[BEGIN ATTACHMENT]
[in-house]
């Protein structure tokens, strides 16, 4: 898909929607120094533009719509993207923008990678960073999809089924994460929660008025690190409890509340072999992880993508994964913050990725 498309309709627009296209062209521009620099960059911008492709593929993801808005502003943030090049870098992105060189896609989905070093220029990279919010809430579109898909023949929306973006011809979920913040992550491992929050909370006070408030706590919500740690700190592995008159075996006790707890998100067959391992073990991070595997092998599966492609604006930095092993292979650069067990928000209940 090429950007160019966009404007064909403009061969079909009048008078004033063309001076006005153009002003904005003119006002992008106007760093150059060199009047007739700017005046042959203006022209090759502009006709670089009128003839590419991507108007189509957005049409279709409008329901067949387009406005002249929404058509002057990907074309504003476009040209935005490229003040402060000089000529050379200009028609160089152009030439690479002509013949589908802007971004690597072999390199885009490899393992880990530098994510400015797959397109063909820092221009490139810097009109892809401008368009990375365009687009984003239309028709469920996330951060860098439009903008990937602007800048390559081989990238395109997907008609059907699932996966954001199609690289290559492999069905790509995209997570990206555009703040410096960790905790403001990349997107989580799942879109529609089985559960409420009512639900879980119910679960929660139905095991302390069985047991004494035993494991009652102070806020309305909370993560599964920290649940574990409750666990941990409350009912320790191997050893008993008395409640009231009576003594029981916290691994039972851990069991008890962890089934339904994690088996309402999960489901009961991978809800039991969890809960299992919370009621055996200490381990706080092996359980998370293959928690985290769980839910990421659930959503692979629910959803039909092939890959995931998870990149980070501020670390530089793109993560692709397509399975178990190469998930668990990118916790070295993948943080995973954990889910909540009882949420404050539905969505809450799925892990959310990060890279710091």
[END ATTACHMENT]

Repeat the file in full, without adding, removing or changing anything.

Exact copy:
[in-house]
């Protein structure tokens, strides 16, 4: 898909929607120094533009719509993207923008990678960073999809089924994460929660008025690190409890509340072999992880993508994964913050990725 498309309709627009296209062209521009620099960059911008492709593929993801808005502003943030090049870098992105060189896609989905070093220029990279919010809430579109898909023949929306973006011809979920913040992550491992929050909370006070408030706590919500740690700190592995008159075996006790707890998100067959391992073990991070595997092998599966492609604006930095092993292979650069067990928000209940 090429950007160019966009404007064909403009061969079909009048008078004033063309001076006005153009002003904005003119006002992008106007760093150059060199009047007739700017005046042959203006022209090759502009006709670089009128003839590419991507108007189509957005049409279709409008329901067949387009406005002249929404058509002057990907074309504003476009040209935005490229003040402060000089000529050379200009028609160089152009030439690479002509013949589908802007971004690597072999390199885009490899393992880990530098994510400015797959397109063909820092221009490139810097009109892809401008368009990375365009687009984003239309028709469920996330951060860098439009903008990937602007800048390559081989990238395109997907008609059907699932996966954001199609690289290559492999069905790509995209997570990206555009703040410096960790905790403001990349997107989580799942879109529609089985559960409420009512639900879980119910679960929660139905095991302390069985047991004494035993494991009652102070806020309305909370993560599964920290649940574990409750666990941990409350009912320790191997050893008993008395409640009231009576003594029981916290691994039972851990069991008890962890089934339904994690088996309402999960489901009961991978809800039991969890809960299992919370009621055996200490381990706080092996359980998370293959928690985290769980839910990421659930959503692979629910959803039909092939890959995931998870990149980070501020670390530089793109993560692709397509399975178990190469998930668990990118916790070295993948943080995973954990889910909540009882949420404050539905969505809450799925892990959310990060890279710091």